There is no movie role more synonymous with exceeding expecations than Elle Woods in Legally Blonde. The seemingly ditzy sorority girl heads to Harvard Law to win back her ex-beau and ends up kicking ass in the courtroom instead.
With their father off fighting in the Civil War, the women of Little Women have to depend on each other. The principle character, Jo, is strong-willed and unconventional—she refuses to conform to the time's usual gender roles and stereotypes.
Sally Field won an Oscar for her turn as Norma Rae, a cotton mill worker who successfully attempts to start a union (but not without quite a few road blocks along the way). The best part? This courage wasn't fictional—the film is based on a true story.
The Help is a novel turned film all about empowering women. Whether it was seeking revenge (in the form of a sh*t pie), exposing wrongdoings with the written word, or coming together in the face of discrimination, the leading ladies were powerful and frankly, pretty badass.
The best way to describe Steel Magnolias is big hair, and even bigger hearts. The southern-set late '80s classic is all about strong female relationships in the face of hardship and adversity.
Erin Brockovich is a single mom who fights back against a gas and electric company that's poisoning an entire community. Julia Roberts's portrayal of this real-life woman earned her an Oscar.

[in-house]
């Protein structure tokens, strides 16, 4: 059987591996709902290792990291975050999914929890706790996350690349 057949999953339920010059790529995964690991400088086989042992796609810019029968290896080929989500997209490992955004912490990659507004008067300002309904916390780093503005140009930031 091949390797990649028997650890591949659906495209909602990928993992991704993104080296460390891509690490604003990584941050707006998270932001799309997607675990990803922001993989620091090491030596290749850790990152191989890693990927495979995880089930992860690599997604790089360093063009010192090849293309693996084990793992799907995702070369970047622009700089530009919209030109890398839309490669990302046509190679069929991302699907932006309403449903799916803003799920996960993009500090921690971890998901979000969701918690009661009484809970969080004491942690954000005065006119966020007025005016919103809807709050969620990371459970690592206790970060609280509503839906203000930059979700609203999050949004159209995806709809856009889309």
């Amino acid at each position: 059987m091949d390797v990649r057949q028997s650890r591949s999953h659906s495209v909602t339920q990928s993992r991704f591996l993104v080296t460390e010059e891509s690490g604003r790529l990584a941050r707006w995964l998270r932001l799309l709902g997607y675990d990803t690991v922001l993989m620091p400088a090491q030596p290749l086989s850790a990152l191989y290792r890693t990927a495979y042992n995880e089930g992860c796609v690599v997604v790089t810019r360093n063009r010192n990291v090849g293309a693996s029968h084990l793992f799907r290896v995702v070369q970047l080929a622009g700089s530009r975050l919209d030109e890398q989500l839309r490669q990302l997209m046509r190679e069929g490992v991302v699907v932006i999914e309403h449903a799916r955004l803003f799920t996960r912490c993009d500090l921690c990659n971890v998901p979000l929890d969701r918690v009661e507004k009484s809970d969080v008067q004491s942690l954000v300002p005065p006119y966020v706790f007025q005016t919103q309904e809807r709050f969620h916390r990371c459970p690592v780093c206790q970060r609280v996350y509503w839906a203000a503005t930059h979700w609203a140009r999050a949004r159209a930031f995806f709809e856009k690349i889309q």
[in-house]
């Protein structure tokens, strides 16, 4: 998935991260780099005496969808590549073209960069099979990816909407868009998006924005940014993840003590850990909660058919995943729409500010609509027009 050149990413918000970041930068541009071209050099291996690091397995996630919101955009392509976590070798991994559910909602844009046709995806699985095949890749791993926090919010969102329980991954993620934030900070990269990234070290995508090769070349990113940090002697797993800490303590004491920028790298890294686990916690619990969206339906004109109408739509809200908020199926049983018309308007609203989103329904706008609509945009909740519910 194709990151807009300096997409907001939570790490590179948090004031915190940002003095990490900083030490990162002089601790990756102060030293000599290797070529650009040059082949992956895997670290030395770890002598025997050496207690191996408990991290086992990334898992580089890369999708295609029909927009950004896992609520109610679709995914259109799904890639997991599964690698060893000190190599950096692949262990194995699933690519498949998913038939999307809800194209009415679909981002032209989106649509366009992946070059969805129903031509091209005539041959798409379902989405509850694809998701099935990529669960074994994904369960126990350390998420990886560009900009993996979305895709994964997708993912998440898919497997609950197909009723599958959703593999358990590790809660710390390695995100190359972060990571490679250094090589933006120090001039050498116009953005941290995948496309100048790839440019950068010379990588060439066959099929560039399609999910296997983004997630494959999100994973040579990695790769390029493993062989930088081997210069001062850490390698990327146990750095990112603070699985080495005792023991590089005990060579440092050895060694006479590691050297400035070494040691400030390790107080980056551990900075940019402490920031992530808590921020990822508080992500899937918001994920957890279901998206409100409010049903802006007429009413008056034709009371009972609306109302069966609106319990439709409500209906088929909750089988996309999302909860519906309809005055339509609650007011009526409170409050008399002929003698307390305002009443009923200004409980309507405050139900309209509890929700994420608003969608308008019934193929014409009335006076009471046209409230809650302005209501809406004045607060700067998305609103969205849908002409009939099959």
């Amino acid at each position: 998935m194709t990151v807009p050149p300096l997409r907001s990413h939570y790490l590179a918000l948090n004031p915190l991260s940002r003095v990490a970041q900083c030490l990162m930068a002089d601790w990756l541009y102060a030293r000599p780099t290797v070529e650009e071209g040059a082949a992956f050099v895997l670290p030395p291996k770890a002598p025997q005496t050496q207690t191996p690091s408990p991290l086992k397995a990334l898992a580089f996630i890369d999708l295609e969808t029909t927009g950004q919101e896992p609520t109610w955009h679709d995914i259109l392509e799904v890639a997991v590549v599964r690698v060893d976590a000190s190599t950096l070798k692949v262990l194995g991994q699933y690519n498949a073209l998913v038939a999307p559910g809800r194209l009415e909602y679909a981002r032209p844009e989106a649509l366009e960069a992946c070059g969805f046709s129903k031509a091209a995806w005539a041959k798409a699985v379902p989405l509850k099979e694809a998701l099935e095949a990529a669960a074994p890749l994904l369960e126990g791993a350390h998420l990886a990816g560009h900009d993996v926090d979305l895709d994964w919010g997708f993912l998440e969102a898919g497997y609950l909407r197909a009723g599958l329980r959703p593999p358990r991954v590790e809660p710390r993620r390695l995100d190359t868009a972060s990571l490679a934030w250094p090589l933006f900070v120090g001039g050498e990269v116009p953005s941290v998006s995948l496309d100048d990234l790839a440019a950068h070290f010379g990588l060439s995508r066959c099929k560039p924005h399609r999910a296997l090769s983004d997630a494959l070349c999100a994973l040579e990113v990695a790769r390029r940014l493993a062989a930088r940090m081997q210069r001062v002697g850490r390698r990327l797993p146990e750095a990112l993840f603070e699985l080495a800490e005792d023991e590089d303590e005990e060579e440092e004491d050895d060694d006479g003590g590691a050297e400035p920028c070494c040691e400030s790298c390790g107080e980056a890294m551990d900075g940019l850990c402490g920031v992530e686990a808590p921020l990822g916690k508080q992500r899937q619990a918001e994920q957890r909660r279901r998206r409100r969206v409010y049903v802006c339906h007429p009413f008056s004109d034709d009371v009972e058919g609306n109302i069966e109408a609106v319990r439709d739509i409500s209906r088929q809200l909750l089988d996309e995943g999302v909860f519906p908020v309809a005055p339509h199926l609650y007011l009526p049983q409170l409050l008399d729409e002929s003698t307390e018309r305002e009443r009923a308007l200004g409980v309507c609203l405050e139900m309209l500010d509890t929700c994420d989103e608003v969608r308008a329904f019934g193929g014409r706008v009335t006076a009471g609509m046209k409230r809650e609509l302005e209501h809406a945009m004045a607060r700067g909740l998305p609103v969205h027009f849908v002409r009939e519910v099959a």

She's the Man
Most people remember She's The Man for the comedy. But Amanda Bynes' character Viola is a pretty kick-ass female. After the girls soccer team is disbanded and she's forbidden from trying out for the boy's team, she poses as her brother Sebastian to prove that girls can play just as well, if not better, than the boys.
There's no denying the stigma that surrounds teenage pregnancy. Quirky comedy Juno, however, portrays a different side of the difficult situation. Juno, played by Ellen Page, remains empowered and retains her sense of humor even in the face of judgment from her peers, parents, and strangers.
The vast majority of Disney Princess flicks feature some sort of helpless situation, whether it's an evil stepmother, a poison apple, or a year-long curse—situations that are almost always fixed by a Prince. Mulan, however, tells a more powerful story. Mulan poses as a man so that she can fight for her country and save her father.
Gracie Hart (or Gracie Lou Freebush, as you may remember her) can throw a killer punch, keeps her cool undercover, and solves an FBI case even after her superiors abandon their posts. Not to mention, she charms the judges—and her fellow contestants—at the Miss United States pageant.